In case you (reader) are unfamiliar, this is part of what women deal with all.the.time. It's genius, really: go along with it or you're a heartless bitch open to vilification, and if the guy suffers later because you wouldn't do this one little thing to help him out, be on his side, it's your fault. (Oh, and you hate men. Used to be you'd be a lesbian, too, but it's no longer cool to use that as an insult. Except sometimes.) I've wondered how often other men come in for the same treatment from these guys, but won't speculate.

    You'll notice that I'm talking generally and not about a particular guy. That's on purpose. I'm sure this isn't the last time we're going to deal with sexual harassment, or gendered ugliness or whatever you'd like to call it, in what's been one of the most open, fun, interesting, and *nicest* communities I've known. I don't mean to step on whatever people still need to deal with from this event, but would like to start moving, also, to a more general conversation about these things.

  • Anon says:

    This happened to me, also in this context. It really sucks being asked to vouch for character (and doing so), and having your word proven false.

  • My sense (from personal experience) is that selfishness, fear, and shame are close cousins to lying and enlisting others to lie. Lurking underneath this bad behavior likely is a sense of entitlement, or addiction, or a lack of confidence—or all three.

    I personally think liars are cowards—and that includes people who would perpetuate the lies.

    Unfortunately, there is a culture of lying that is rampant in corporate America (I can’t speak to academia or other work environments). As time goes on, I believe, “good” people compromise their values rather than making waves (or compromising sales) with the truth. That erosion of character bleeds into one’s personal life, and also out into the world; individuals find themselves doing heinous things they would have thought unthinkable at one time.

    What to do about the culture of lying? Refuse to play in that sandbox. Forgive. Coach confidence. Challenge colleagues to treat men and women fairly and with respect. Treat addition—alcohol, drug, kink fetish, gambling… (Addicts are notorious for lying to cover up their addiction.) Build awareness that even the small lies worm their way into one’s life, eating away at core values, eating away at oneself, your friends, and your family—and the liar becomes imprisoned by fear of whom to trust. Only the truth can set one free.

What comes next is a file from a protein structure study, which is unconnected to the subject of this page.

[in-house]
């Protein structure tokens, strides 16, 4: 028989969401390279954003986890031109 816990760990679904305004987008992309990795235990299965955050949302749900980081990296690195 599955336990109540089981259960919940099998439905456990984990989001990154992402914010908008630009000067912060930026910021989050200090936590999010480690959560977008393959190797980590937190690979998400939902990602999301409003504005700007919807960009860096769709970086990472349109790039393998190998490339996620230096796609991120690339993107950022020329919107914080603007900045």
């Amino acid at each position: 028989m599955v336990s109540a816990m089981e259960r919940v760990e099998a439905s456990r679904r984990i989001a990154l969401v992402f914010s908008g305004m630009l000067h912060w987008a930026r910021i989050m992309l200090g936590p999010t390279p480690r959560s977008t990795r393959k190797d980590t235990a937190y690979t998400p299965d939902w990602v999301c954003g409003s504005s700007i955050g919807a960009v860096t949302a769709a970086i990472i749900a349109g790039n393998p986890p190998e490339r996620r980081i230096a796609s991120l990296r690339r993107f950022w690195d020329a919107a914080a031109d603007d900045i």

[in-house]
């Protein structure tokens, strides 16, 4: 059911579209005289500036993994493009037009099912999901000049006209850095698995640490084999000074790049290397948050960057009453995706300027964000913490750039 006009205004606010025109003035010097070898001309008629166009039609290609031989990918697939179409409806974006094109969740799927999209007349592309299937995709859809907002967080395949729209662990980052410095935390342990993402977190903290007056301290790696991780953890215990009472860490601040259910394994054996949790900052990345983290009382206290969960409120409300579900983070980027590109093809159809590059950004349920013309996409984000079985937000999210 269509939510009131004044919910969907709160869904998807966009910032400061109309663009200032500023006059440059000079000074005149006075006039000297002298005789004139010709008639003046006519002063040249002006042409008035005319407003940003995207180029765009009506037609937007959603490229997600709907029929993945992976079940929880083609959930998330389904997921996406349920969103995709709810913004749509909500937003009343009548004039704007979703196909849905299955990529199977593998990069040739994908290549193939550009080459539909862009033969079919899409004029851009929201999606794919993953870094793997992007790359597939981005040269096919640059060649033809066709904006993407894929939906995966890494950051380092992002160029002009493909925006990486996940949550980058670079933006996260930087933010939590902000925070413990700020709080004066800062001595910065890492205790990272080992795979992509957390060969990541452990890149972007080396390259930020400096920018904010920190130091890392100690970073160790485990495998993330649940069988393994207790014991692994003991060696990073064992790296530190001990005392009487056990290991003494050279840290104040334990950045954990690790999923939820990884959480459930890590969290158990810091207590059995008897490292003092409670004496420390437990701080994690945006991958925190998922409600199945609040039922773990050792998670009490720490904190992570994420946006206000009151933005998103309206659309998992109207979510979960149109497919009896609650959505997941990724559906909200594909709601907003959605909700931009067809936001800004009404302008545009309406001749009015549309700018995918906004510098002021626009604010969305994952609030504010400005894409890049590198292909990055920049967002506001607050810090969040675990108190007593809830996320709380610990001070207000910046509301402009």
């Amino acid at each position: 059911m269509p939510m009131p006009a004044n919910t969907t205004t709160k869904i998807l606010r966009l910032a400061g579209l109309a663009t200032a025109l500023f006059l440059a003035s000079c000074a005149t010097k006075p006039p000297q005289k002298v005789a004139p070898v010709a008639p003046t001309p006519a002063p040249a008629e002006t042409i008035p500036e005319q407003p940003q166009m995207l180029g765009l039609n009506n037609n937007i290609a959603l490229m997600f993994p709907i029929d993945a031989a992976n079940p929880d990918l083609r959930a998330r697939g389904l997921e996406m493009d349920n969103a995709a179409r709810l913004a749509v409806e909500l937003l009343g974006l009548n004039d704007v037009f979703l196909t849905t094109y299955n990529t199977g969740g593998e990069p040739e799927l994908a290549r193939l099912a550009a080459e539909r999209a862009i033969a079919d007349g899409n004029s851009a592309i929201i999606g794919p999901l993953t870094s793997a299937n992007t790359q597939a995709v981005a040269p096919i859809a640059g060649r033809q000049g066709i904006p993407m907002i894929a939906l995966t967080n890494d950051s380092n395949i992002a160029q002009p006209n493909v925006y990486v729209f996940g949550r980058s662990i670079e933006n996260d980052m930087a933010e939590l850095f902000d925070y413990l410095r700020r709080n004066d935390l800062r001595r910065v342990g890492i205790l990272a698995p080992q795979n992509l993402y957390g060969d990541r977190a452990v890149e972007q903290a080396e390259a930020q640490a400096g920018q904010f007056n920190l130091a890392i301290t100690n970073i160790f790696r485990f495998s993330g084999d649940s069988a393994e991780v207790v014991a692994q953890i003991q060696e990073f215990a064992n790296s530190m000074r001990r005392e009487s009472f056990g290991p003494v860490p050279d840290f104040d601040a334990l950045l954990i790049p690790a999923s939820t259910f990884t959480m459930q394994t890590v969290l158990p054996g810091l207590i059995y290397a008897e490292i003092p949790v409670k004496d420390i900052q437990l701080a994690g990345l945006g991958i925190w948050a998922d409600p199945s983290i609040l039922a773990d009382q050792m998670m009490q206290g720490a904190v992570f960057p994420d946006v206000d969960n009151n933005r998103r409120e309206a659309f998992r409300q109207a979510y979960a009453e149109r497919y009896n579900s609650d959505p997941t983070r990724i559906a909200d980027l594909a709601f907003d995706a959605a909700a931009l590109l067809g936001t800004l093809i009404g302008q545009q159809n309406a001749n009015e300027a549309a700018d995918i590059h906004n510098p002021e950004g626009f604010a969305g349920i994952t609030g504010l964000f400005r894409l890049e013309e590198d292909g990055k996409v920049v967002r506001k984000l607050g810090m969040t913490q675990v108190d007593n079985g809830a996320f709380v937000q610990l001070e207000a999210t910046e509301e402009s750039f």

• Michael says:

    There's also the insistence: "You will forgive me, I deserve forgiveness and you're a big meanie if you don't forgive me." Some transgressors will acknowledge their wrongdoing, apologize for it and that's supposed to be the end of the affair. They ignore the idea that forgiveness is the victim's prerogative and doesn't happen automatically.

  • Bam294 says:

    Vomiting in my mouth a bit knowing good hearted trusting influential people - scratch that - WOMEN who came to his defense. Yet I have no fingers to point, except at Bora, as I am utterly guilble. My heart breaks for those who continue to entertain the promises of a sociopath.

  • Peter Lund says:

    You should look into Bora's attitudes about the Yugoslavian war(s), some day...

    It was all a conspiracy by Outside Powers from The West, you know? Lying about known events? No, for sure, he never did that. The West and the Media did.

    PS: the Serbs were good guys who never did anybody any harm.

  • amy charles says:

    A lot of Serbs were good guys who never did any harm. I knew some of them. Milosevic wasn't very keen on them, and it was no small trick convincing anybody at State that there was such a thing as a good Serb who might need help once across the border.

    Their government, another story.

  • TBruce says:

    I was asked by a friend to help a guy in my profession whose career crashed and burned as a result of a "breakdown". I put in a word or two, eventually he picked up a plum job and all appeared to be well. A few months later, he was sacked for an incident of sexual harassment (witnessed, fortunately). Turns out this guy has a major mental illness which he won't take responsibility for. I feel duped and angry, I also feel my reputation has been damaged to a small extent by my association with this fiasco. I am also very wary now of putting in a good word for someone unless I know them well.

    I realize from the Bora situation that reports of sexual harassment are the tip of the iceberg, rather than exaggeration. For those who would excuse it as "normal male-female courting behavior" - you're in a workplace, not a singles bar.